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The Included Letter in Jane Austen'S Fiction

Robbins, Susan Pepper
Thesis/Dissertation; Online
Robbins, Susan Pepper
Carlisle, Janice
Jane Austen began her career as an epistolary novelist at the end of the eighteenth century when the novel In letters was the most popular kind of fiction. By 1797 however, she had rejected the "pure"' letter narrative structure for narratives that included letters in them. The reasonsfor her change are suggested in the dissertation: the epistolary novel exemplified in Richardson's Clarissa is a form which depends on public referents, which assumes that the nature of man and his social order are essentially -uniform and stable, and which defines itself as a series of documents attesting to these fixed orders. Austen's concerns with the ambiguous relationship of the private life to public norms and with the changing nature of the family are not compatible to the epistolary structure. In the decade of the 1790's, Austen wrote' four epistolary works: Love and Freindship, Lady Susan, Elinor and Marianne, and First Impressions. Of these, only the first has a subject compatible to its vehicle of the letter;: the later three because they were reworked into narratives with included letters suggest that Austen felt that letters were inadequate for her emerging theme of the collapse of social order. We see the narrating voice replace the ennervated public consensus of the eighteenth century. She abandoned the letter-structure with its implications of order and trust in public authority .for a narrative strategy that allowed her to explore a community -whose order had been shaken. The included letters in the novels function to show the loss of community, the decadence of the family, the shift from a Lockean to a Kantian world view, and the assertion of private values against public ones. The included letters in each novel are examined and their functions defined. In Pride and Prejudice, the letter functions to discriminate between eighteenth and nineteenth century characters or between characters who remain essentially the same and those who change. In Northanger Abbey, the included letters frame and thereby expose the two "Gothics" of the novel. The letters of Mansfield Park mark the difference between the two languages of the novel - the language of the theatre and the language of real feeling. Only one letter is quoted completely in Emma: it tells its readers what they already know. Its function is to show us that we do not know as much as we need to know in order to be civilized. It defamiliarizes the familiar. In the revision of the finale of Persuasion, Austen embedded a letter which completes the shift from the function of the eighteenth century "public document" letter to the new function of the letter as a private "affective gesture." From Sense and Sensibility where the letter is rejected as evidence to! Persuasion where it is used as gesture, we see Austen's redefinition of the device of the letter in the structure of fiction. Note: Abstract extracted from PDF file via OCR.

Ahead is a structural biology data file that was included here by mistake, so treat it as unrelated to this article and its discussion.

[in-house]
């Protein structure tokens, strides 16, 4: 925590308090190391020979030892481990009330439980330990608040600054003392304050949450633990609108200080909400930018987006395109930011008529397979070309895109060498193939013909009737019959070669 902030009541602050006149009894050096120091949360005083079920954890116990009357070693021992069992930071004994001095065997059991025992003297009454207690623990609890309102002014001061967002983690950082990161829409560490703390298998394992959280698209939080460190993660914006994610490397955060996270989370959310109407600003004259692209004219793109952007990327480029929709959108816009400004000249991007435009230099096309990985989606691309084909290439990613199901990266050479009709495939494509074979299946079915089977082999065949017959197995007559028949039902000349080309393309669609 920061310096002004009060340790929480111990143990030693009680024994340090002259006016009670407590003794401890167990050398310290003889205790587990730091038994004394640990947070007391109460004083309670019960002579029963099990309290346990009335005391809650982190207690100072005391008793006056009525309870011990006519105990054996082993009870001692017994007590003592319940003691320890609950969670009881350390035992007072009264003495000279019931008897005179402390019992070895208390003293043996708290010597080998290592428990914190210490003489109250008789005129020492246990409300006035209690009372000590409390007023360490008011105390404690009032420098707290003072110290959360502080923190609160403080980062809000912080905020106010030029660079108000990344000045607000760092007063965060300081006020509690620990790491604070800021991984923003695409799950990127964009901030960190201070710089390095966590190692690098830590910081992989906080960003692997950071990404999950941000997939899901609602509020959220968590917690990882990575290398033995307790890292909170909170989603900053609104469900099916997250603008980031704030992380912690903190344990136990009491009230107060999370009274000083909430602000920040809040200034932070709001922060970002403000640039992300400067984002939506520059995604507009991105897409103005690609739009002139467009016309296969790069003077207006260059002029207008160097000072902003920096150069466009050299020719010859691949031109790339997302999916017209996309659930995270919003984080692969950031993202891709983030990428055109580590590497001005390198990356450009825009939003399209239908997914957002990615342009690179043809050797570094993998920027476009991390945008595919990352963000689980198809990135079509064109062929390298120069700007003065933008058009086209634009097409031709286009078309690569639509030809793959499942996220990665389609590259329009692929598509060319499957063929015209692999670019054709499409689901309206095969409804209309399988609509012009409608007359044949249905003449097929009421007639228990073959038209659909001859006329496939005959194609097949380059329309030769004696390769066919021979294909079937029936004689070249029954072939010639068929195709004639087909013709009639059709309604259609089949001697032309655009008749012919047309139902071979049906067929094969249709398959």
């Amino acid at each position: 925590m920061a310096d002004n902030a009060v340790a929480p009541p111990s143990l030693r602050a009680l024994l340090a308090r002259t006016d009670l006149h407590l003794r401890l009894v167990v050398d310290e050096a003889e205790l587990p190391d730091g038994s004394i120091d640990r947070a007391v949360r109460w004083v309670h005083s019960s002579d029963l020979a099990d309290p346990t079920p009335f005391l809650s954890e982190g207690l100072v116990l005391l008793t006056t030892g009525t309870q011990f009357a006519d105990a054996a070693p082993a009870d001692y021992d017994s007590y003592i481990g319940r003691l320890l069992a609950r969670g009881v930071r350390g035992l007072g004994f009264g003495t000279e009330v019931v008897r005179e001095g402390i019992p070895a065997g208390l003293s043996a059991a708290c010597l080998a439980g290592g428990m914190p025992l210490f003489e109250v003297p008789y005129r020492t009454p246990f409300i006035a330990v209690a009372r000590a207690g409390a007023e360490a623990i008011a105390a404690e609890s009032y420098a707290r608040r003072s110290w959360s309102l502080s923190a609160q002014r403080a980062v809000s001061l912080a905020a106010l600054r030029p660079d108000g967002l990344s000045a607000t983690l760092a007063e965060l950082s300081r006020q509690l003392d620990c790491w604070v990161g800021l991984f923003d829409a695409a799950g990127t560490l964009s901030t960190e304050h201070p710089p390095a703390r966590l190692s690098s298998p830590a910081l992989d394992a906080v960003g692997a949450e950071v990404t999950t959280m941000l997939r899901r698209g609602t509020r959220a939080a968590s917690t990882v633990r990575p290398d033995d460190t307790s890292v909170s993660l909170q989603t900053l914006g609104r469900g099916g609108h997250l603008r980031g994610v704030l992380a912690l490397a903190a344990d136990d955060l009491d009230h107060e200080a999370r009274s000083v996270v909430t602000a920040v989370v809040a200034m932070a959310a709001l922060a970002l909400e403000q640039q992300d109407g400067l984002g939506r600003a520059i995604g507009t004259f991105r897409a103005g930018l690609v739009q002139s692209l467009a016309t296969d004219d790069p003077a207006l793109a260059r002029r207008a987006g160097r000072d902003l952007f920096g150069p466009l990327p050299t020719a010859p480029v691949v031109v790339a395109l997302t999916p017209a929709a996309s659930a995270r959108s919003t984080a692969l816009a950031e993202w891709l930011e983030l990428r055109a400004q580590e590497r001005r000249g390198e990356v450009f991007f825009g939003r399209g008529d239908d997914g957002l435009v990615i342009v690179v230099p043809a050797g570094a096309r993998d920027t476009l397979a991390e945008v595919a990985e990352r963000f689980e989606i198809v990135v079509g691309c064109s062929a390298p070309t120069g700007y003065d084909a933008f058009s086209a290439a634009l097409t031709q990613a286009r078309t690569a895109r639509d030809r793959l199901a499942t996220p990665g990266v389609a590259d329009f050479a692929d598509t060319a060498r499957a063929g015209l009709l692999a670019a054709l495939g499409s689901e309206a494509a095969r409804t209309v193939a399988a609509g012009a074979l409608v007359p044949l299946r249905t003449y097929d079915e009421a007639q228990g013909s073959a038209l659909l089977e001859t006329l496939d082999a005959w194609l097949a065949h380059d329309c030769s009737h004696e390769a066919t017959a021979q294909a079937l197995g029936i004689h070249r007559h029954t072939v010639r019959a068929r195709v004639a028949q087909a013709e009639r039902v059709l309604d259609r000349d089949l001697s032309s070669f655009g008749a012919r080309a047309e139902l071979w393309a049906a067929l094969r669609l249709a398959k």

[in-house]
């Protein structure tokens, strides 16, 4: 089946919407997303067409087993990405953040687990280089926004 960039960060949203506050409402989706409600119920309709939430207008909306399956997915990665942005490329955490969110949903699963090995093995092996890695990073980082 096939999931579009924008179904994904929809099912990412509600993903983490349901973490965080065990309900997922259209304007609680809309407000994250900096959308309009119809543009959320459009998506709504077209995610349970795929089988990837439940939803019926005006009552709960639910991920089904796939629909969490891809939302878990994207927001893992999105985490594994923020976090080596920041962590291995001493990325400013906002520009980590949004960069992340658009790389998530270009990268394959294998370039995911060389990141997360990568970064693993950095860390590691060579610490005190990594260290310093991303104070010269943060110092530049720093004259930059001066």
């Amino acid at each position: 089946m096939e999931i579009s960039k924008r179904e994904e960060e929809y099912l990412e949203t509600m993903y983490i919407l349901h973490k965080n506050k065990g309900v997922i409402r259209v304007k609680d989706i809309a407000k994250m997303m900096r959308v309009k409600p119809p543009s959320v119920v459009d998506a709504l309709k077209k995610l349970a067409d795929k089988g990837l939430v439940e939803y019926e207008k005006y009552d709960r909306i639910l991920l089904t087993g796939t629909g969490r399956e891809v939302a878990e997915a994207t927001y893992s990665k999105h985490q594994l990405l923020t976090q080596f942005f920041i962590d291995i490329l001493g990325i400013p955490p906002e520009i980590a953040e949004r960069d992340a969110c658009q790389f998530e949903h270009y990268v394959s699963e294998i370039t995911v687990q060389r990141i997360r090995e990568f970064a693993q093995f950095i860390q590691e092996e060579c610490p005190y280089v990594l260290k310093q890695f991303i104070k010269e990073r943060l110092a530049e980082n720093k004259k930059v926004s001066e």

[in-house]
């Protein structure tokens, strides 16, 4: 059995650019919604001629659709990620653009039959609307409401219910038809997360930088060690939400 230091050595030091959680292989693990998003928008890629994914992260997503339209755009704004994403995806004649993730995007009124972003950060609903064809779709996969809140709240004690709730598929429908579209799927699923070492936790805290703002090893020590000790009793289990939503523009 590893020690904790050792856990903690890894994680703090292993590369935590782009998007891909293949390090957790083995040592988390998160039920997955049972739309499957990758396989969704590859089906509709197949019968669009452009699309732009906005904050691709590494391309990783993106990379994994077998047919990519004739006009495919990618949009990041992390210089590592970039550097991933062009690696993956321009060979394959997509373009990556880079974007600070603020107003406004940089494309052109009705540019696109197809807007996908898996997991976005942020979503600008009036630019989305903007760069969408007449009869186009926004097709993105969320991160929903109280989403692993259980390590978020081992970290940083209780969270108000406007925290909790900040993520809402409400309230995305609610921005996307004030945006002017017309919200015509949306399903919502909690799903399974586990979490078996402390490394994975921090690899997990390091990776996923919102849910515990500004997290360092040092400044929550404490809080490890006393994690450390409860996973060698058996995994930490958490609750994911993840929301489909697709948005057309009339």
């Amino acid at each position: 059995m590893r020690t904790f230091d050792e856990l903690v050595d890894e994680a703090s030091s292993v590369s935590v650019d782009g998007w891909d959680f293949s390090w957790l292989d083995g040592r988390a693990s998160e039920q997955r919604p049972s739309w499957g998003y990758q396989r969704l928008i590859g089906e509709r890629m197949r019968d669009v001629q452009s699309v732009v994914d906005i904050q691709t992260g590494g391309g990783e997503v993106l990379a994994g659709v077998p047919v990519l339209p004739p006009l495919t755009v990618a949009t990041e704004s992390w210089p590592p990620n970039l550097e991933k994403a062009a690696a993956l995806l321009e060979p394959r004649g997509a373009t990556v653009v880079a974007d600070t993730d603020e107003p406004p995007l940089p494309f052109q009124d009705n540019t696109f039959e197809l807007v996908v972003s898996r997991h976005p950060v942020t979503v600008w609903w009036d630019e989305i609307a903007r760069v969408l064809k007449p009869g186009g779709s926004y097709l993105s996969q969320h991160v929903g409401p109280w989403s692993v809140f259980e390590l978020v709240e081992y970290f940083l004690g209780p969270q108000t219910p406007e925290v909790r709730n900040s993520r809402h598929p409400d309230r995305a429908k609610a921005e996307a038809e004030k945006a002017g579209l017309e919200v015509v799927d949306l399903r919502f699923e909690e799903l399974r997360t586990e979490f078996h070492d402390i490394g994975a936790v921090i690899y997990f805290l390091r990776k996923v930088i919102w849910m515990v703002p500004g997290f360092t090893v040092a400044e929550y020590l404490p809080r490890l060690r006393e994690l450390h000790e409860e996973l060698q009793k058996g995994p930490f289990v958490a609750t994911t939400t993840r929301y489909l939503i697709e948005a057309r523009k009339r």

University of Virginia, Department of English, PHD, 1976
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Digitization of this thesis was made possible by a generous grant from the Jefferson Trust, 2015. Thesis originally deposited on 2016-03-14 in version 1.28 of Libra. This thesis was migrated to Libra2 on 2017-03-23 16:35:22.
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